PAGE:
Nationally renowned child welfare expert Elizabeth Bartholet (Morris Wasserstein Public Interest Professor of Law) is the founding Faculty Director of Harvard Law School’s Child Advocacy Program. She teaches family law, specializing in child welfare, adoption and reproductive technology, as well as employment discrimination. Before joining the HLS Faculty, she was engaged in civil rights and public interest work, first with the NAACP Legal Defense Fund, and later as founder and director of the Legal Action Center, a non-profit organization in New York City focused on criminal justice and substance abuse issues. Bartholet graduated from Radcliffe College in 1962, and from Harvard Law School in 1965. Her publications include: Nobody’s Children: Abuse and Neglect, Foster Drift, and the Adoption Alternative (Beacon Press, 1999), and Family Bonds: Adoption, Infertility, and the New World of Child Production (Beacon Press, 1999), as well as numerous law review articles. Bartholet has won several awards for her writing and her related advocacy work in the area of adoption and child welfare. Other awards include a “Media Achievement Award” in 1994 and the Radcliffe College Alumnae Recognition Award in 1997. For more information about Professor Bartholet and to view her publications, please visit her website.
Crisanne Hazen is the Assistant Director of Harvard Law School’s Child Advocacy Program. Crisanne joined CAP in the summer of 2016. She came from San Jose, California, where she worked as a supervising attorney at Legal Advocates for Children and Youth (LACY), a program of the Law Foundation of Silicon Valley. Starting at LACY as an Equal Justice Works Fellow in 2006, Crisanne developed a “know your rights” curriculum for pregnant and parenting teens, which she taught at 6 area high schools. Over the 10 years at LACY, she represented hundreds of teen parents in family law and restraining order matters, as well as directly represented children and youth of all ages in a variety of civil proceedings including family law, guardianships, housing, benefits, special education, and school discipline. She helped to start and later manage a medical-legal partnership clinic in the Pediatric Department of Valley Medical Center in San Jose. She also managed other population-based projects, including a CSEC project, transition-age foster youth project, and a foster youth identity theft project. Crisanne is a graduate of Harvard University and the University of California-Davis School of Law.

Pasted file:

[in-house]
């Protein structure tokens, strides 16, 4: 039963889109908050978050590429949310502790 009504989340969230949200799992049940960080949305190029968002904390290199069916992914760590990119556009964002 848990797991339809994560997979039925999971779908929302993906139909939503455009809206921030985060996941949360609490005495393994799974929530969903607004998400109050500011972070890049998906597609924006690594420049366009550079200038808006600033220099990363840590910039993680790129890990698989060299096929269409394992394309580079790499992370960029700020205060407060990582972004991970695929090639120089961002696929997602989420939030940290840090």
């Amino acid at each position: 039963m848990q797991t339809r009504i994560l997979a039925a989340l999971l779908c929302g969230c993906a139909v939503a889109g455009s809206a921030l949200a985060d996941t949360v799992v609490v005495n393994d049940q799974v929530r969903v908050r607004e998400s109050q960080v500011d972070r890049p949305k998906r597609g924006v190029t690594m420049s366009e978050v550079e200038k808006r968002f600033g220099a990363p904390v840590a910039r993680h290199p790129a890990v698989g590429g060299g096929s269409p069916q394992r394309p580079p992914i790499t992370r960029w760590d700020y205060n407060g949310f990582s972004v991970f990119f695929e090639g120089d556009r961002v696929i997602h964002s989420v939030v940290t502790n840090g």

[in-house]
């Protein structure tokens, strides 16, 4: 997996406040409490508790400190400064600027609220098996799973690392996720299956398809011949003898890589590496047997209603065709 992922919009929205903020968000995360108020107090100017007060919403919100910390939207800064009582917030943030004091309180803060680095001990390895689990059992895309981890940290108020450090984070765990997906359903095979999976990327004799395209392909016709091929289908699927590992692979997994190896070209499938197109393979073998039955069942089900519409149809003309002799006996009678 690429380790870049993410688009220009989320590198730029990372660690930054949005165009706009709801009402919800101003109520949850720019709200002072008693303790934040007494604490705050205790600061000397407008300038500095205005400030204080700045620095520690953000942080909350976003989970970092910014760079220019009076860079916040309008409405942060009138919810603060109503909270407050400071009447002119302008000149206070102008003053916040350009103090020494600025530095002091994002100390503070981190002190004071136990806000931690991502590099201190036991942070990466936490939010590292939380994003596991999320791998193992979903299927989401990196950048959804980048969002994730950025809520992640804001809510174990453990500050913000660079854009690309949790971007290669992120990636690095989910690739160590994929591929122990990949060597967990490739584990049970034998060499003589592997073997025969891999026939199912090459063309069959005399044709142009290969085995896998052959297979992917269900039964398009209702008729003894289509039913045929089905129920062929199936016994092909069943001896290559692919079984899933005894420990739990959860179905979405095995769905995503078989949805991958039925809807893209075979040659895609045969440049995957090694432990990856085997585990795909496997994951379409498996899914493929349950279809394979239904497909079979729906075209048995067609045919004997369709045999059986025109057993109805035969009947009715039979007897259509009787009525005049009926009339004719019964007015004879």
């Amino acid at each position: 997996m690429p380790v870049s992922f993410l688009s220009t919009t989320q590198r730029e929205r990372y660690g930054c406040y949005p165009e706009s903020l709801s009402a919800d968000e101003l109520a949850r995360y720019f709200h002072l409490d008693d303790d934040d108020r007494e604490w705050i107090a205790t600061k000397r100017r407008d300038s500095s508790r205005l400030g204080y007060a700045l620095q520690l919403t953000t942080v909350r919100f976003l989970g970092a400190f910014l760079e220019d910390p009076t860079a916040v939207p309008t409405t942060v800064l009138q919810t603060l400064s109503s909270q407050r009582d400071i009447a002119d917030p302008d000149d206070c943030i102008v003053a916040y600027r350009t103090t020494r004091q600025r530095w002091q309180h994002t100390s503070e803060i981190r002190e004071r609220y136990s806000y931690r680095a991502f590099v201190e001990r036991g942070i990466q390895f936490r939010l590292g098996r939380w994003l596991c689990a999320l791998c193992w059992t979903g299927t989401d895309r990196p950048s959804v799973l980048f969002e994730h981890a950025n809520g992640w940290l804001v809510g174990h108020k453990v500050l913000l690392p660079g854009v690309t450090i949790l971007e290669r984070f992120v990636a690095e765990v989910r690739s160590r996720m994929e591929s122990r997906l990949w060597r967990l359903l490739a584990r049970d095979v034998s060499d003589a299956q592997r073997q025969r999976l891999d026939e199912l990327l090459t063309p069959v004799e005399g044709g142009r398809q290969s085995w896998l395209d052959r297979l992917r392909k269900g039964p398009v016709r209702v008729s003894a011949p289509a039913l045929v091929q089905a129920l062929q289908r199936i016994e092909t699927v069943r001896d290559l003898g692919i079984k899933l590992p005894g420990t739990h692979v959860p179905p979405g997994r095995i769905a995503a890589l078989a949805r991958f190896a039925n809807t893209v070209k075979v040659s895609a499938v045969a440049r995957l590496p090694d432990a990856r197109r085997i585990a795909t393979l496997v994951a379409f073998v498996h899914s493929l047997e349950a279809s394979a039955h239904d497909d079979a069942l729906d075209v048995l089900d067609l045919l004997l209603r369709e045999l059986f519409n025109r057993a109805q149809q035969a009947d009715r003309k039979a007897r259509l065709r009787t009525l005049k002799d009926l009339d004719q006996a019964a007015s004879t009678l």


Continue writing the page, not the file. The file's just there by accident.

Margo Strucker is the Child Advocacy Program’s Program Associate. Margo joined CAP in 2010. Previously she worked in early childhood and special education, residential mental health counseling, and non-profit communications and project management. Margo completed Horizons for Homeless Children’s PAL volunteer training and 14 additional hours of instruction in issues surrounding families and individuals affected by domestic violence or intimate partner violence (IPV). Margo is a 2002 graduate of Harvard College.
Kathleen Moore is the Child Advocacy Program’s Research Attorney. Kathleen began consulting with CAP in September 2016 and became part of the team in the summer of 2017. She formerly practiced with Day, Berry & Howard in Boston. Kathleen is a long time resident of Cambridge where she created the curriculum for and taught a mock trial program and civics classes in the City’s schools. Kathleen continues her connection to local students through her work as an educational advisor to secondary school students including first generation college bound high schoolers.
Claire Houston is a Postdoctoral Research Fellow at CAP. Claire recently completed her S.J.D. at Harvard Law School under the supervision of CAP Faculty Director, Professor Elizabeth Bartholet. She also completed the requirements of the LL.M. at Harvard Law School, and holds an LL.B. from Queen’s Law School (Canada) and a B.A. in Women’s Studies from Trent University (Canada). Claire is a past fellow at the Center on the Developing Child at Harvard University. Prior to pursuing graduate studies, Claire articled at the Ontario Office of the Children’s Lawyer and clerked for justices of the Ontario Court of Appeal.
Claire’s current research considers the impact of the Indian Child Welfare Act on Native American children in the child welfare system. She has also published in the areas of domestic violence, child abuse and neglect, high conflict custody disputes, children’s participation rights, state protection of substance-exposed infants, and children’s health care decision-making. In 2018, Claire will be joining the Faculty of Law at Western University (Canada) as an assistant professor.